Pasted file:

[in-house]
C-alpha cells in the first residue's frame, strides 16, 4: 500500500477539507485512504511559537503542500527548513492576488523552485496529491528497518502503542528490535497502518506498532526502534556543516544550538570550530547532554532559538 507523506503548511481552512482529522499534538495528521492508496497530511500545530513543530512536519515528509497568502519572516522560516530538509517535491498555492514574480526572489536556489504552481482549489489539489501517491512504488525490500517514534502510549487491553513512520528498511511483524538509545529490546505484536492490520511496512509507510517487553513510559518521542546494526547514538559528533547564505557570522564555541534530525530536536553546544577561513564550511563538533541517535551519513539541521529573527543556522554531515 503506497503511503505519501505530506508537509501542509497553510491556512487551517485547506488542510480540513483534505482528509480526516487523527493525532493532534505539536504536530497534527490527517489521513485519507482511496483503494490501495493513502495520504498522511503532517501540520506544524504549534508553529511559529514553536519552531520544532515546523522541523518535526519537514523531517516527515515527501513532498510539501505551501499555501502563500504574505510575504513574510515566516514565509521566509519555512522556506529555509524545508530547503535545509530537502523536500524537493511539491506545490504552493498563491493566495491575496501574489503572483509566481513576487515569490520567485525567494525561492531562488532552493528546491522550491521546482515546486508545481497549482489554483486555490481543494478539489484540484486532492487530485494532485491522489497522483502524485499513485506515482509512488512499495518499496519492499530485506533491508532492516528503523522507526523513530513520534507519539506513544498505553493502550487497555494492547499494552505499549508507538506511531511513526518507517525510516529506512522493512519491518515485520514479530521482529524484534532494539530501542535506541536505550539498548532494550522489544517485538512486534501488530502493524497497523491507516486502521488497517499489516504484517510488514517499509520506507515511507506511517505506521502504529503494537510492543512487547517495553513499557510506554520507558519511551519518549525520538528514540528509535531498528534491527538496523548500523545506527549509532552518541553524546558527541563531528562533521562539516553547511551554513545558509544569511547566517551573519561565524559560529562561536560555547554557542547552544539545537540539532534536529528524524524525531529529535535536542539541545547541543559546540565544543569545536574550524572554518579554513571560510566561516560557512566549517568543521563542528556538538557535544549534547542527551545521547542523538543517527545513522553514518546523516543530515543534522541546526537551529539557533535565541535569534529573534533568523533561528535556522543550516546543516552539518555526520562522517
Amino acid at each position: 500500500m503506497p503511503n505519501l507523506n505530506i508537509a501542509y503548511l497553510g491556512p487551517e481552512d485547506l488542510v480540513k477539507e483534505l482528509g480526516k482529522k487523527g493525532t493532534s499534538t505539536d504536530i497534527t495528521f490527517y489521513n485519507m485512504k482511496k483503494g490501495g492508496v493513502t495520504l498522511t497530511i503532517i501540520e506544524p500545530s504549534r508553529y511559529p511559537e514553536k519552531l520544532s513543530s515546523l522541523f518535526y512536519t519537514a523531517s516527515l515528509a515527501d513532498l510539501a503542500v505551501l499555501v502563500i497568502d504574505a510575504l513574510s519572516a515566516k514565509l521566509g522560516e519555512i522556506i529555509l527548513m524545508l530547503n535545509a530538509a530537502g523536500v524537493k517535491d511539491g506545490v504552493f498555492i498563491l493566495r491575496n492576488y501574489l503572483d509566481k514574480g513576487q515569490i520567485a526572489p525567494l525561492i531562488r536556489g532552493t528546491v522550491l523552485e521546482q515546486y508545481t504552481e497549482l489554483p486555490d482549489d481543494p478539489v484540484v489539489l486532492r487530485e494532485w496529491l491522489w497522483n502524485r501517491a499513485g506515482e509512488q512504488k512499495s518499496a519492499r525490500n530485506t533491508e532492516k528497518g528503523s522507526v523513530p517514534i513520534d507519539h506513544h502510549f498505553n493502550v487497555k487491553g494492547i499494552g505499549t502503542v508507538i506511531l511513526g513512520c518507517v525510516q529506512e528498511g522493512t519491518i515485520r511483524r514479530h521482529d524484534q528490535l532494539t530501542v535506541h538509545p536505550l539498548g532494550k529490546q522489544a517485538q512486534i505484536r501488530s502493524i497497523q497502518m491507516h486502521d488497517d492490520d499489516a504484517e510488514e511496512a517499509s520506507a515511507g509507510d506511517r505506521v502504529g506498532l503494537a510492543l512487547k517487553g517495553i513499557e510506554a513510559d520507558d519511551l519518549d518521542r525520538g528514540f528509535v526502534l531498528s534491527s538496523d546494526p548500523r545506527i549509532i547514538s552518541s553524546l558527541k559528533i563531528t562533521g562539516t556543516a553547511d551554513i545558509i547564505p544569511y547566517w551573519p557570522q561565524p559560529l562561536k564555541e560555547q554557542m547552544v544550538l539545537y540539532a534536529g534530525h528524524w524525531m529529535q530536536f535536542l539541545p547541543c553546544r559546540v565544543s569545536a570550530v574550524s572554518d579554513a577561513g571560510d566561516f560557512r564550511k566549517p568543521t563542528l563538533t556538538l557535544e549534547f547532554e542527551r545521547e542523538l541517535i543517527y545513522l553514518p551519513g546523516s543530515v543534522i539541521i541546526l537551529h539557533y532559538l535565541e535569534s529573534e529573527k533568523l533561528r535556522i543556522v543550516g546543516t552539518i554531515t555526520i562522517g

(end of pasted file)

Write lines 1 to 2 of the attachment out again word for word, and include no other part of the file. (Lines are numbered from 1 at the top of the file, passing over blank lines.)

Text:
[in-house]
C-alpha cells in the first residue's frame, strides 16, 4: 500500500477539507485512504511559537503542500527548513492576488523552485496529491528497518502503542528490535497502518506498532526502534556543516544550538570550530547532554532559538 507523506503548511481552512482529522499534538495528521492508496497530511500545530513543530512536519515528509497568502519572516522560516530538509517535491498555492514574480526572489536556489504552481482549489489539489501517491512504488525490500517514534502510549487491553513512520528498511511483524538509545529490546505484536492490520511496512509507510517487553513510559518521542546494526547514538559528533547564505557570522564555541534530525530536536553546544577561513564550511563538533541517535551519513539541521529573527543556522554531515 503506497503511503505519501505530506508537509501542509497553510491556512487551517485547506488542510480540513483534505482528509480526516487523527493525532493532534505539536504536530497534527490527517489521513485519507482511496483503494490501495493513502495520504498522511503532517501540520506544524504549534508553529511559529514553536519552531520544532515546523522541523518535526519537514523531517516527515515527501513532498510539501505551501499555501502563500504574505510575504513574510515566516514565509521566509519555512522556506529555509524545508530547503535545509530537502523536500524537493511539491506545490504552493498563491493566495491575496501574489503572483509566481513576487515569490520567485525567494525561492531562488532552493528546491522550491521546482515546486508545481497549482489554483486555490481543494478539489484540484486532492487530485494532485491522489497522483502524485499513485506515482509512488512499495518499496519492499530485506533491508532492516528503523522507526523513530513520534507519539506513544498505553493502550487497555494492547499494552505499549508507538506511531511513526518507517525510516529506512522493512519491518515485520514479530521482529524484534532494539530501542535506541536505550539498548532494550522489544517485538512486534501488530502493524497497523491507516486502521488497517499489516504484517510488514517499509520506507515511507506511517505506521502504529503494537510492543512487547517495553513499557510506554520507558519511551519518549525520538528514540528509535531498528534491527538496523548500523545506527549509532552518541553524546558527541563531528562533521562539516553547511551554513545558509544569511547566517551573519561565524559560529562561536560555547554557542547552544539545537540539532534536529528524524524525531529529535535536542539541545547541543559546540565544543569545536574550524572554518579554513571560510566561516560557512566549517568543521563542528556538538557535544549534547542527551545521547542523538543517527545513522553514518546523516543530515543534522541546526537551529539557533535565541535569534529573534533568523533561528535556522543550516546543516552539518555526520562522517